Barry Fugatt: Cicada killer wasps are useful, if a tad creepy
BY BARRY FUGATT Garden World
Saturday, June 30, 2012
6/30/12 at 4:57 AM
Nature is all about beauty and serenity. There are times, however, when she shows a creepy side. I witnessed it firsthand recently.
I was sitting on my patio when I heard a noisy commotion going on behind me. I turned to see two large insects, a giant hornet-like wasp and a big clumsy locust (cicada) locked in mortal combat on the concrete several feet away.
The loud buzzing and frantic beating of wings made the hair rise on the back of my neck. The cicada held its own until the bomber-size wasp flashed a long black stinger that apparently packed a wallop. The cicada ceased to struggle and died.
Well, not quite.
The grisly truth is straight out of "The Twilight Zone."
The big wasp (nearly 2 inches long) was a "cicada killer." Only this angry gal (females do all the hunting and killing in the cicada-killer clan) doesn't kill her cicada prey, at least not from the initial stab of her imposing stinger.
The sting paralyzes the poor cicada, putting it in a state of suspended animation. Although the sting had to be painful, the cicada's worst days are yet to unfold.
The huge wasp wraps its six hairy legs around the paralyzed cicada and flies the helpless creature to her underground lair; a hole dug an inch wide and 8 to 12 inches deep in a lawn or garden.
She pulls the paralyzed cicada down a dark tunnel and stuffs her prey into a side chamber. Remember, the helpless cicada is very much alive, probably witnessing the entire ordeal.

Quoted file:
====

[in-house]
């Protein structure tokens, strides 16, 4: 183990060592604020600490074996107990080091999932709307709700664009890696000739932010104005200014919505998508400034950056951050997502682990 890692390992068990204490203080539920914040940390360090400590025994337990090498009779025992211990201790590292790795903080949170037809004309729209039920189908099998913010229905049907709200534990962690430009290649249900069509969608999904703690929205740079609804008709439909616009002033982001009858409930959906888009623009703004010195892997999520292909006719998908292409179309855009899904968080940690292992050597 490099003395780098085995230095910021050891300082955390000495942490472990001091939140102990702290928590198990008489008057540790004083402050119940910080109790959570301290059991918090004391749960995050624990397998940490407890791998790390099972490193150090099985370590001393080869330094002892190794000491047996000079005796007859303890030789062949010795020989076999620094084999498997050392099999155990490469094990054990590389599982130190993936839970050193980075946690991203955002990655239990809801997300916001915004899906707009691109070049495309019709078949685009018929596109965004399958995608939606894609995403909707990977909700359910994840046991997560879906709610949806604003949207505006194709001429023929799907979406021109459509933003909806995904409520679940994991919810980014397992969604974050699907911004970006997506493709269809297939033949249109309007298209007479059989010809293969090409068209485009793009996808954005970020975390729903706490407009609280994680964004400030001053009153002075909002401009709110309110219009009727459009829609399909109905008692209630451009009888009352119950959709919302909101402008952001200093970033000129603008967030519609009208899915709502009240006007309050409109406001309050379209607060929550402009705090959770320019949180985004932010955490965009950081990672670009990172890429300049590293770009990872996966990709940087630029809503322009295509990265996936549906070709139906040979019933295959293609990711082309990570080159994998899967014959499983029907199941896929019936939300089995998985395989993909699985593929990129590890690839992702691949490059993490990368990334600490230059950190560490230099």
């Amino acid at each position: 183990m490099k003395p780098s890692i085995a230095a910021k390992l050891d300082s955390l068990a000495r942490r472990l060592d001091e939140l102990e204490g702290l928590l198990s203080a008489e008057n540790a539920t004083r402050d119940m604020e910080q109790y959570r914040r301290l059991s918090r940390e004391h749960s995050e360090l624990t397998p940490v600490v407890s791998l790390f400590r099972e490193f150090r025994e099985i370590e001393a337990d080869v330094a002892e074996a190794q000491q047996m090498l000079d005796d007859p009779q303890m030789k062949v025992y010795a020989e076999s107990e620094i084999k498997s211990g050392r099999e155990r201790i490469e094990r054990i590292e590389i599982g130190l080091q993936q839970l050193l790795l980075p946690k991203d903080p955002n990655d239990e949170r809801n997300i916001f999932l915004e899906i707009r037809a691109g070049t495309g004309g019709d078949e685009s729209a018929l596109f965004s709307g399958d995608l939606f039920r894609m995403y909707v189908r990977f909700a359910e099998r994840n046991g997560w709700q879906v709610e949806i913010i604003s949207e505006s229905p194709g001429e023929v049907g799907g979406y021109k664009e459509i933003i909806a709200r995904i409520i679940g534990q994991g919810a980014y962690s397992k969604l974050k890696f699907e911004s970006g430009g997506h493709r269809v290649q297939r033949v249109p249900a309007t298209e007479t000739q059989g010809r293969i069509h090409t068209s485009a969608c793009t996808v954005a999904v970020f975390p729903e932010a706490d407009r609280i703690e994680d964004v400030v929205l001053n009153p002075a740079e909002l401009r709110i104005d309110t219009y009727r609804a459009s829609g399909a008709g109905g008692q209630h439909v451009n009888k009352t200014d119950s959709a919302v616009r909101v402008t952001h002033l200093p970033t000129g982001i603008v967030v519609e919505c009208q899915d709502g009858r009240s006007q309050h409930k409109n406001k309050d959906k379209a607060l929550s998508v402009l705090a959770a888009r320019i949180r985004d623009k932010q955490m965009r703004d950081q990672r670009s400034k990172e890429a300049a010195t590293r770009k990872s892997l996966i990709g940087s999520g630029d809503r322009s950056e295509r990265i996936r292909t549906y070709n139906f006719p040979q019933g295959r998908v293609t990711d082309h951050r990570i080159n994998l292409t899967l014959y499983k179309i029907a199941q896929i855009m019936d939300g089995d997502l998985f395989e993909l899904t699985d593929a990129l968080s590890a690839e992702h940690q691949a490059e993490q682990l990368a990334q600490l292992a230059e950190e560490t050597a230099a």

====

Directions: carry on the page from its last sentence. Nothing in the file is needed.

I have no idea if a cicada has the capacity to be terrified. But if it does, at this point, it is.
She lays an egg or two on the cicada's paralyzed carcass. The cicada's fate is now sealed; the clock is ticking; horror waits in the shadows. Within days the eggs hatch, and hungry wasp larvae tear into a live meal of cicada a la king.
Cicada killers are solitary wasps, very different from social wasps (hornets, yellow jackets and paper wasps). The big female wasps are nonaggressive (thank goodness) and rarely sting humans, unless, of course, you resemble a large cicada. In which case I would stay inside and lock my doors and windows.
Male cicada killers are smaller than females and may act aggressively by dive-bombing pets and humans who stray too close to their nests. Like lots of males, however, they are all bluff and bluster. A male cicada killer has no stinger.
Cicada killers are commonly seen during summer skimming over lawns and shrubs looking for prey. Cicada killers definitely are beneficial insects. Their life cycle is a tad creepy, however.
Original Print Headline: Cicadas often face a gruesome fate
Barry Fugatt is director of horticulture at the Tulsa Garden Center/Linnaeus Teaching Garden. He can be reached at 918-746-5125 or firstname.lastname@example.org.
Cicada killers are beneficial insects. Their life cycle is a tad creepy, however. Courtesy